Utilize staff members in their areas of strength and interest. When we get to spend lots of time in our strength zone, we tend to work with more energy and avoid burnout—and we contribute more discretionary effort, too. Consider giving each of your team a strengths assessment to see where they shine brightest. (I like StrengthsFInder.) I coach a team leader who enjoys dabbling in technology, and he is happily open to side-projects to help the business when not on the line supervising his team.
It also makes a team feel appreciated when you plan team celebrations throughout the year—for special holidays, after ramped-up seasons, when accomplishing a team goal, and just because. Do an “ice cream party for no reason” or “watermelon olympics” in the summer. Honor the birthdays of everyone born in that month with a “You take the cake” cake in the break room, and a card that everyone signs, with a special message from you. And whenever you have an All-Hands-on-Deck staff meeting, lace it with recognition for the whole team by sharing how they’ve contributed to overall success. Spoil your leadership team with an off-site retreat in a beautiful setting where you take care of all the expenses, and they get some relax time in addition to the strategic planning conversations.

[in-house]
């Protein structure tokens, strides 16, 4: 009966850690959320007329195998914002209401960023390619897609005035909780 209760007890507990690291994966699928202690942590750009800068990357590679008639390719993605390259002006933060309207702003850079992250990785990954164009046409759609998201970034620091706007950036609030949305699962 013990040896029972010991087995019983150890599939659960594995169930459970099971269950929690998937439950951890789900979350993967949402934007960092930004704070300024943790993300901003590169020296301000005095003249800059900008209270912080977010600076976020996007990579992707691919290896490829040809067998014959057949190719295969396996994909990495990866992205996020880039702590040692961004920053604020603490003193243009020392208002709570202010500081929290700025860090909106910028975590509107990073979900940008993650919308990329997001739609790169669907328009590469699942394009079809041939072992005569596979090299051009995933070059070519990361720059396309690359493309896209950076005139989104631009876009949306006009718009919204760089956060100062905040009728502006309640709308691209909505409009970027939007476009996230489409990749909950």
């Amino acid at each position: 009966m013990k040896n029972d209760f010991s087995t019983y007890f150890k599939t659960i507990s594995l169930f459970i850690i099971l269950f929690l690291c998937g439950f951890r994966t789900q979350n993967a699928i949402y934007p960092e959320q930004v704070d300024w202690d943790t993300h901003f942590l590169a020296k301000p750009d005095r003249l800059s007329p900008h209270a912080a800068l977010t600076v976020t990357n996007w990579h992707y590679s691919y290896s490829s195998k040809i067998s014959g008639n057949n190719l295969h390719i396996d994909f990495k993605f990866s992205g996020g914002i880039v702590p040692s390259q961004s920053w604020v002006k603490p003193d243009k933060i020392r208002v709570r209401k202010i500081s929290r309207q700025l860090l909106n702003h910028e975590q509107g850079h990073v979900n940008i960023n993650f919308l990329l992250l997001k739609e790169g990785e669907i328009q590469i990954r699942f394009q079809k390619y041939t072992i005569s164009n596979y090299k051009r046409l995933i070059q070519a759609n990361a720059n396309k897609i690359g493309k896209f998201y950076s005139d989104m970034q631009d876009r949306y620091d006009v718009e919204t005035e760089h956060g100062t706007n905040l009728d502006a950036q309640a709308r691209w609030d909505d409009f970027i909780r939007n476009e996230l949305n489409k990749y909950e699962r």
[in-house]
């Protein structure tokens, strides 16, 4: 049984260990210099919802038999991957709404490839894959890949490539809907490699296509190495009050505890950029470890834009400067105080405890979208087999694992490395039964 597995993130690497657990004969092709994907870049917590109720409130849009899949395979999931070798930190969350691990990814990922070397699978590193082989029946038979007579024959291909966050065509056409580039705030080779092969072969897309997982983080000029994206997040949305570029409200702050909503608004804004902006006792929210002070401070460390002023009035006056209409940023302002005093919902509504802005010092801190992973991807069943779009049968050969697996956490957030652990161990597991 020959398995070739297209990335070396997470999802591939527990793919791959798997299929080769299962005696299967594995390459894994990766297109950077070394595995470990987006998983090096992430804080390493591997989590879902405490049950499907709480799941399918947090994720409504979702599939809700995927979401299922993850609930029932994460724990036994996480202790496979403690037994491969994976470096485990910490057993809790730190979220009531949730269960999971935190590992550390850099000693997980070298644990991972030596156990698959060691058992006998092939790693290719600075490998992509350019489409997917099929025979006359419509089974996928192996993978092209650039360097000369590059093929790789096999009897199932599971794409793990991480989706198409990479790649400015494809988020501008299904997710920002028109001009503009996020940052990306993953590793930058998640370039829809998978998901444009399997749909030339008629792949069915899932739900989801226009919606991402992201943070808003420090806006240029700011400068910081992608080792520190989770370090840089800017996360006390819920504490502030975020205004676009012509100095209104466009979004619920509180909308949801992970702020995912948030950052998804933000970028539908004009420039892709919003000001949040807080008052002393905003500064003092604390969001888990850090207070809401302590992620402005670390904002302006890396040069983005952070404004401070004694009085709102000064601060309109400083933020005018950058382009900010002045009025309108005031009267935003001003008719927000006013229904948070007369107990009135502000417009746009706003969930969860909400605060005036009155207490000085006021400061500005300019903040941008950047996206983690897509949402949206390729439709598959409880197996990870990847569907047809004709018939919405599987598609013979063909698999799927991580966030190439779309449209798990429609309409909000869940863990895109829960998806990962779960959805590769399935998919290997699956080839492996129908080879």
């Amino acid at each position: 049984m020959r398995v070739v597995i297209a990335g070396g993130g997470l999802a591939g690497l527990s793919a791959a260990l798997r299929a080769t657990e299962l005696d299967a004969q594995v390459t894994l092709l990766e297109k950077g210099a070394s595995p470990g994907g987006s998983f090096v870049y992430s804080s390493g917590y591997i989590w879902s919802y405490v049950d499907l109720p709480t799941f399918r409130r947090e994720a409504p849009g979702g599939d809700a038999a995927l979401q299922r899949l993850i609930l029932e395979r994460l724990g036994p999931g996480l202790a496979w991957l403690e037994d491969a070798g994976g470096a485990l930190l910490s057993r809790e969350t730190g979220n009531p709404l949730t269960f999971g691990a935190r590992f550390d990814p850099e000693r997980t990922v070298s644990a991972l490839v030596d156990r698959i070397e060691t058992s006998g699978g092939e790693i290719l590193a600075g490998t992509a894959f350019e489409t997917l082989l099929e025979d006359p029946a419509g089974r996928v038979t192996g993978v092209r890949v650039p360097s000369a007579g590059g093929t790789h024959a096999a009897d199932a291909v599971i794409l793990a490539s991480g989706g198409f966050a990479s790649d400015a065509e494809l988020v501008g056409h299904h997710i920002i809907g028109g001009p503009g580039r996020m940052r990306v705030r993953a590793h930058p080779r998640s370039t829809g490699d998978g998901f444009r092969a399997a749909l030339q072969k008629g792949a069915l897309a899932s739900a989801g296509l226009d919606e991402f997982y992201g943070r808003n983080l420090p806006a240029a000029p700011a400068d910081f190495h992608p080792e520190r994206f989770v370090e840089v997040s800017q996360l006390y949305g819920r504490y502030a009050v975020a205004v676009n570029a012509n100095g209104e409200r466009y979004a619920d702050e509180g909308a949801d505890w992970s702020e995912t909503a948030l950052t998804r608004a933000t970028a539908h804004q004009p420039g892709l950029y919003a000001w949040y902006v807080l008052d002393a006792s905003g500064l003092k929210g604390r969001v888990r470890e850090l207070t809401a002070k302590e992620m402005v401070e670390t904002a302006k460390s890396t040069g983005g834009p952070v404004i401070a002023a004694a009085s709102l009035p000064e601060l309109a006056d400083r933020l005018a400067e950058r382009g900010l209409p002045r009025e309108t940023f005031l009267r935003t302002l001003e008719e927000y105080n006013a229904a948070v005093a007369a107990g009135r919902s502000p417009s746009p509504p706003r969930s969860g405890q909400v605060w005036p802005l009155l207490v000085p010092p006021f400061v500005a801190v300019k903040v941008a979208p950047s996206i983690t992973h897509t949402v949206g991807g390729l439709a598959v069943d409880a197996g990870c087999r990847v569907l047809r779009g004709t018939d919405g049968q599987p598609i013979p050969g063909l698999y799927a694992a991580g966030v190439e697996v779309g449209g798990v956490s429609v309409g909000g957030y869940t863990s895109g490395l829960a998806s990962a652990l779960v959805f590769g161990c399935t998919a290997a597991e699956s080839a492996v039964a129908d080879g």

If you are willing to be vulnerable with your team and truly grow as a leader, here is a question to ask each one privately: “What is the most de-motivating thing I do as your leader?” And then truly listen. Some may squirm because you are their boss, and they don’t feel comfortable “leading up”. But if you are truly giving them permission to speak into your professional growth, and they are clear because of how you typically treat them that there aren’t negative repercussions for them sharing a weakness you have, you will get golden information that may be a blind spot for you. Then, when you address that habit you are doing, everyone wins!
Don’t be like the old man who was asked why he never told his wife he loved her. He said, “I told her at the wedding that I loved her. If anything changed, I’d let her know!” Effective leaders give a steady dose of positive reinforcement.
And you can get a steady dose of positive reinforcement from me by liking, following, and subscribing to my social media channels on Facebook, LInkedin, Twitter, Pinterest, and YouTube. You’ll find those links at the bottom of the pages on www.paulcasey.org